Youth hunters from across the region were given an opportunity to harvest birds during the 10th annual Big Muddy Duck Hunt in Mound City, Missouri.
The clinic was held during the Missouri youth waterfowl season on Oct. 23 and was open to hunters that were between 11 and 15 years old.
Missouri Department of Conservation agents Cpl. Jade Wright and Cpl. Anthony Maupin along with outdoorsman Bill Hutting started the clinic in Holt County with the goal of introducing the sport of duck hunting to young hunters.
Wright said there were 25 participants that attended the event free of charge. The cost of the event is covered by donations given to the nonprofit organization Big Muddy Association.
As part of the commemorative event, each hunter received use of a TriStar Arms 12-gauge shotgun with a camouflage finish. The guns were presented to the youths’ parents or guardians.
“Our goal from the beginning was to make this a memorable waterfowl hunting clinic and experience,” Wright said. “We want this to be a quality event. These volunteers want to see kids get involved in the outdoors and they are willing to put effort into it.”
He said more than 80 people helped including instructors, volunteer guides, safety coaches and parents.
During the clinic, the youth participants stopped at educational stations that were designed to teach them how to safely and effectively harvest the birds.
The stations included topics such as duck calling techniques, duck identification, waterfowl hunting regulations, how to set up a duck decoy spread and preparing waterfowl as food.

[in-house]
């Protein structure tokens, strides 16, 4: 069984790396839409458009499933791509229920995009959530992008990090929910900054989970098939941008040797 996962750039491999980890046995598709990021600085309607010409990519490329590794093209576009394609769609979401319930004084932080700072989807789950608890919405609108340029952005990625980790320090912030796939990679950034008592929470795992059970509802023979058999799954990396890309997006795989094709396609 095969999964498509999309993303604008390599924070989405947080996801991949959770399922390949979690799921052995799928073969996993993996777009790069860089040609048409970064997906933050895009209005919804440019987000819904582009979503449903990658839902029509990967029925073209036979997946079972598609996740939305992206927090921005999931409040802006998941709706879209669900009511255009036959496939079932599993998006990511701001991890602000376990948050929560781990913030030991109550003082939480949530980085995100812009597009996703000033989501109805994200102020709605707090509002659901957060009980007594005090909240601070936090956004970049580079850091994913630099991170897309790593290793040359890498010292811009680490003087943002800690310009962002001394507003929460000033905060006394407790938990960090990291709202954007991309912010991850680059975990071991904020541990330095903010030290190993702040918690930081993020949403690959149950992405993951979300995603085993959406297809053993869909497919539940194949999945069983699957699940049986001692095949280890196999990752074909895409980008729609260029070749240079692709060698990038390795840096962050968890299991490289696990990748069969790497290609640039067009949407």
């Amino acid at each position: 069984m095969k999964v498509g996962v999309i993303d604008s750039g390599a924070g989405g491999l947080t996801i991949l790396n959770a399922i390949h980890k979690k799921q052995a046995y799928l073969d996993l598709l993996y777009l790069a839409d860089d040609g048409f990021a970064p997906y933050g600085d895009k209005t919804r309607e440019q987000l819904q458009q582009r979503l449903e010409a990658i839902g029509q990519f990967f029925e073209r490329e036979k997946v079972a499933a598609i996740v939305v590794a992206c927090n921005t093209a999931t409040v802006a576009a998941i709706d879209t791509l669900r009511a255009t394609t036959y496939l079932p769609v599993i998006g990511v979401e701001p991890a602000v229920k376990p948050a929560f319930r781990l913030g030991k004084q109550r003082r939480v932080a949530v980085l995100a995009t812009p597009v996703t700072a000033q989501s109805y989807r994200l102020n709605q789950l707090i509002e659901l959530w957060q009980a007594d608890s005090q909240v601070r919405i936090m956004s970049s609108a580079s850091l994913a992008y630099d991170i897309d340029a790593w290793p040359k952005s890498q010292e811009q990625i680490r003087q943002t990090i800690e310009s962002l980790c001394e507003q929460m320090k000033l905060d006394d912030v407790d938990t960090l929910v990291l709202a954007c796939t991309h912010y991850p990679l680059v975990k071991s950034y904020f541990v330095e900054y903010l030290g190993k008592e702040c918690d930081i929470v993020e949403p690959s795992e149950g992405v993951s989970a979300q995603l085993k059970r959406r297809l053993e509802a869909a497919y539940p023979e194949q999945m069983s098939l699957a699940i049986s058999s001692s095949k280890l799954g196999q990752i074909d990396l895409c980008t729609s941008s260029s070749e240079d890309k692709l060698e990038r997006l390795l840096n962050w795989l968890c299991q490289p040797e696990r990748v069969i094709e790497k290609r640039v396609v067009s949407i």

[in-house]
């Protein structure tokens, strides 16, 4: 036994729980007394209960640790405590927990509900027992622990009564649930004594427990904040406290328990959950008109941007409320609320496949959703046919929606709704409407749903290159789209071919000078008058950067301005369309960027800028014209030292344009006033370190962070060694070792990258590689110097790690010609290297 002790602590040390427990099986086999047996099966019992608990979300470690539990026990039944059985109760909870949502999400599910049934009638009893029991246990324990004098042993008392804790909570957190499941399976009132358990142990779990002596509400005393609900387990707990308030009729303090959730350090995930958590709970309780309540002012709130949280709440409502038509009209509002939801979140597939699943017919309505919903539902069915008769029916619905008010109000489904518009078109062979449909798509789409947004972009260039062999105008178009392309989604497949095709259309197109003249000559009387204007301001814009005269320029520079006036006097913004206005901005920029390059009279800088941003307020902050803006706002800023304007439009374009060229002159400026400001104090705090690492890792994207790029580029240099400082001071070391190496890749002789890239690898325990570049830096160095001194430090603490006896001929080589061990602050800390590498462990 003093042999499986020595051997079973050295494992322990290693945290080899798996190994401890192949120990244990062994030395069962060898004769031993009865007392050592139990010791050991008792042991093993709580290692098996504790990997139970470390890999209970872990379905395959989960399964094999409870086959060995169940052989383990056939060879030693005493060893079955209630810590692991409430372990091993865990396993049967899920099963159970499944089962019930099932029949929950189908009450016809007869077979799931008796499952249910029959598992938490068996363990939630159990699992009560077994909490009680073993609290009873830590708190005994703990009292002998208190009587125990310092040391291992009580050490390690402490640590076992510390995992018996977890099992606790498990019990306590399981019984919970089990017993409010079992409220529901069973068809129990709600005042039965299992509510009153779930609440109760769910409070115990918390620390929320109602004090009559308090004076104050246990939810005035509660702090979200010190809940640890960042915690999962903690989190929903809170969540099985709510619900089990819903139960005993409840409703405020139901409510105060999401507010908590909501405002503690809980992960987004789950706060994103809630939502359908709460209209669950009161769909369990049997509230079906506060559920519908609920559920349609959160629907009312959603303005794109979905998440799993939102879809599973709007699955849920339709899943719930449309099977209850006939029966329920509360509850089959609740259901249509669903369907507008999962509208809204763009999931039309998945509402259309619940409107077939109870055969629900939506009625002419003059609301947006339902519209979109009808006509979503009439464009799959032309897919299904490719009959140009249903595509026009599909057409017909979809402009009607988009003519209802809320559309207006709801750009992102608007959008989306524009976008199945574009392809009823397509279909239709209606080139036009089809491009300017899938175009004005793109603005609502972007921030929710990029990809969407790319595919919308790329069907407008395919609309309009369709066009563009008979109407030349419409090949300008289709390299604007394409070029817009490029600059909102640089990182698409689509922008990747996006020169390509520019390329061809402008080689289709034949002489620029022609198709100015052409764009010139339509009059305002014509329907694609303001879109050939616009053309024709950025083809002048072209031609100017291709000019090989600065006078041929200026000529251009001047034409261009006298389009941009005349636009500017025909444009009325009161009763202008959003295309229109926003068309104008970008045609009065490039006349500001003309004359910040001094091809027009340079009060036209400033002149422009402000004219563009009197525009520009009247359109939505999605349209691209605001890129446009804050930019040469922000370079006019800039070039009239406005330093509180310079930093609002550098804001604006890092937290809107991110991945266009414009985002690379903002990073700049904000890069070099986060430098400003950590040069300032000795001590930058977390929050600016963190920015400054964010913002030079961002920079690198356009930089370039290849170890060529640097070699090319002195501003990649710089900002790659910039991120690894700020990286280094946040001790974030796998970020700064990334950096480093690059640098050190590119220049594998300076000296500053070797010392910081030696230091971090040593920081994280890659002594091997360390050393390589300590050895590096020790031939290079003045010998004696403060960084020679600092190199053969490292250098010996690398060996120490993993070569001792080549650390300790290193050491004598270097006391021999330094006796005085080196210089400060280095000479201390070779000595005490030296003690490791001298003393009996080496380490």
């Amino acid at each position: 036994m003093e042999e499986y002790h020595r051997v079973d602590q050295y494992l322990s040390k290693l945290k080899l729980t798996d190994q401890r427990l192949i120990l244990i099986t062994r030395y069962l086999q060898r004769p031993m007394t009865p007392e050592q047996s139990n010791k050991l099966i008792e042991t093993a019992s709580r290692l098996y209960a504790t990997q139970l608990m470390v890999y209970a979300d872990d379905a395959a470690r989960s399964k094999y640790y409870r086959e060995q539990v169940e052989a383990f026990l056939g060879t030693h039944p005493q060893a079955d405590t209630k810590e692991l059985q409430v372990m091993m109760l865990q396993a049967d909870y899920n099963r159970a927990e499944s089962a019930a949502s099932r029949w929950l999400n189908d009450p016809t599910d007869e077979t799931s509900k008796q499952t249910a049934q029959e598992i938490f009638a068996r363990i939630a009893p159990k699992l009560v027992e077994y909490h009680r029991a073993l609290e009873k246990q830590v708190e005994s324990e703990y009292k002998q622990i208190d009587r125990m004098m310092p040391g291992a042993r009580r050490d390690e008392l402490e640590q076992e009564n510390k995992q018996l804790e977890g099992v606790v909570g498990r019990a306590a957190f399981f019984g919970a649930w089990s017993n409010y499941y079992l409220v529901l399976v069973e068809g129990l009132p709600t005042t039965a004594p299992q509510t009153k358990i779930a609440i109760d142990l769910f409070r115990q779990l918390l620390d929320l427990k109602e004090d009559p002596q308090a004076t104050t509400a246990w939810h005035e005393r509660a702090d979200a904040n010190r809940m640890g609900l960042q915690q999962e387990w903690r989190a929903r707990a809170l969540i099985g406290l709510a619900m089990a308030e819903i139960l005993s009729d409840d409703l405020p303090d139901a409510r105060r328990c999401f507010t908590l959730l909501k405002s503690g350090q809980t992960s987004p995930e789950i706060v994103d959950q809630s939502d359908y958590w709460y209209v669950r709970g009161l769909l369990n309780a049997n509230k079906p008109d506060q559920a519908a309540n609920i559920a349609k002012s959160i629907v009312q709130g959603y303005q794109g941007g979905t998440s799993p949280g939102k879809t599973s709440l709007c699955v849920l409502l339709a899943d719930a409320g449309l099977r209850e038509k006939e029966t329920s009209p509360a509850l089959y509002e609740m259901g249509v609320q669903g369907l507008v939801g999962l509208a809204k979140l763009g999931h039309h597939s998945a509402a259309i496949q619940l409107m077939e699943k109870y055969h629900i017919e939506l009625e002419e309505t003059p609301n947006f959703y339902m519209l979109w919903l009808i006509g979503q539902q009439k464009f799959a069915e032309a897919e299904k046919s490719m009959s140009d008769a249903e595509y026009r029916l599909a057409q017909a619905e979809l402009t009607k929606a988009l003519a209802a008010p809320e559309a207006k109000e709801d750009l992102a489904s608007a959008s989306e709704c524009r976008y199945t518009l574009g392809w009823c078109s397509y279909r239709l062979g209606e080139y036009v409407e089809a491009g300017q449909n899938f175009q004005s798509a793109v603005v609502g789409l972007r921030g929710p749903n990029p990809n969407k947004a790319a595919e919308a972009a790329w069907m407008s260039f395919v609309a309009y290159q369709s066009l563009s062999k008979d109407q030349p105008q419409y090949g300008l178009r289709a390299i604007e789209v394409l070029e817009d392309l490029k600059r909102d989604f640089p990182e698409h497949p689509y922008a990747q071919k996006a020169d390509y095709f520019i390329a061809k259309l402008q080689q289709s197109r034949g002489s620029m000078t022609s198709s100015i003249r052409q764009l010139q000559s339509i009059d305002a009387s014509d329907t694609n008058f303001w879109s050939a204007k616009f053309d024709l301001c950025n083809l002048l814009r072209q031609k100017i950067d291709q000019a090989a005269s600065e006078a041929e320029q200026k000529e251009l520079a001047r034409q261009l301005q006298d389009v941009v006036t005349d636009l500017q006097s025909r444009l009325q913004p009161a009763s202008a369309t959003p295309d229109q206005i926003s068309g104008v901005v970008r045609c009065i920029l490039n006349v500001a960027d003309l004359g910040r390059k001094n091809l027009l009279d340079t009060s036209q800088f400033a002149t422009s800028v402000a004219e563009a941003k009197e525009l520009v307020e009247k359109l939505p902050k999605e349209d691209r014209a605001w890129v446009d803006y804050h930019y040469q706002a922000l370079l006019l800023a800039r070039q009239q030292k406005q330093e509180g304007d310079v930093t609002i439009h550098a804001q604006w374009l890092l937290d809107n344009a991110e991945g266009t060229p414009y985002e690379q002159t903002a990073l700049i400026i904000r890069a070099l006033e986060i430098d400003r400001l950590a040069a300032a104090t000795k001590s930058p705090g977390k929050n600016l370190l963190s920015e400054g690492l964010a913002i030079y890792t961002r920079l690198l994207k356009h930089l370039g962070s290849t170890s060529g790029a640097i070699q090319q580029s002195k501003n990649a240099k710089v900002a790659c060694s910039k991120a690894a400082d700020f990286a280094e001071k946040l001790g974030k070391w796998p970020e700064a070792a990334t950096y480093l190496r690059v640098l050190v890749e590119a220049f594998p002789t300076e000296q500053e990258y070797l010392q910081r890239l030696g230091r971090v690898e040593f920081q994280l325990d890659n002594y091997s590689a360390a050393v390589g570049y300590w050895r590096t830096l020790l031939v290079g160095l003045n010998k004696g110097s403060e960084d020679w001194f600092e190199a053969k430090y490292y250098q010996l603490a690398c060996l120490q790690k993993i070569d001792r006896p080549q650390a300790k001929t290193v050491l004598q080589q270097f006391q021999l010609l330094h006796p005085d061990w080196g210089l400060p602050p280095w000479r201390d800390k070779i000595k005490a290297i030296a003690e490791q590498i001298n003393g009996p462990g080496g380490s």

In addition, there were beginning and intermediate shooting skills stations that allow the youth to learn how to safely and confidently use a firearm.
The youth were then able to hunt birds at a private duck club in the county.
Kaylla Quinn Colman, 13, from Leavenworth said her favorite stations were learning about shooting safely in the field.
“I really like archery and hunting with archery too,” Colman said. “I’ve learned today about identifying ducks. I learned a lot about the regulations and that was nice.”
The 25 youth hunters harvested a total of 24 ducks and the first Canada goose harvested during the clinic.
Lunch was provided to attendees and a dinner banquet was held in the evening.
Outdoor organizations and local duck clubs in the county support the clinic by donating funds, providing hunting blinds along with serving as guides and safety coaches.
Organizations that supported the event included the Waterfowlers Hall of Fame in Mound City, the Squaw Creek Chapter of Delta Waterfowl in St. Joseph and TriStar Arms in North Kansas City.
“We have many local donors that support and help this event,” Wright said. “This event could not happen without their help.”
The clinic houses the equipment used in a trailer that can be loaned for other wildlife conservation events in the area.
“Our hope and goal is to have this waterfowl clinic in each waterfowl hunting zone in Missouri,” Wright said. “We also want to acquire a ducks on a stick educational exhibit for duck identification.”
Each youth received a care package of outdoor gear that included a duck call, duck carriers, safety equipment and shirts. They also gave prizes such as duck decoys.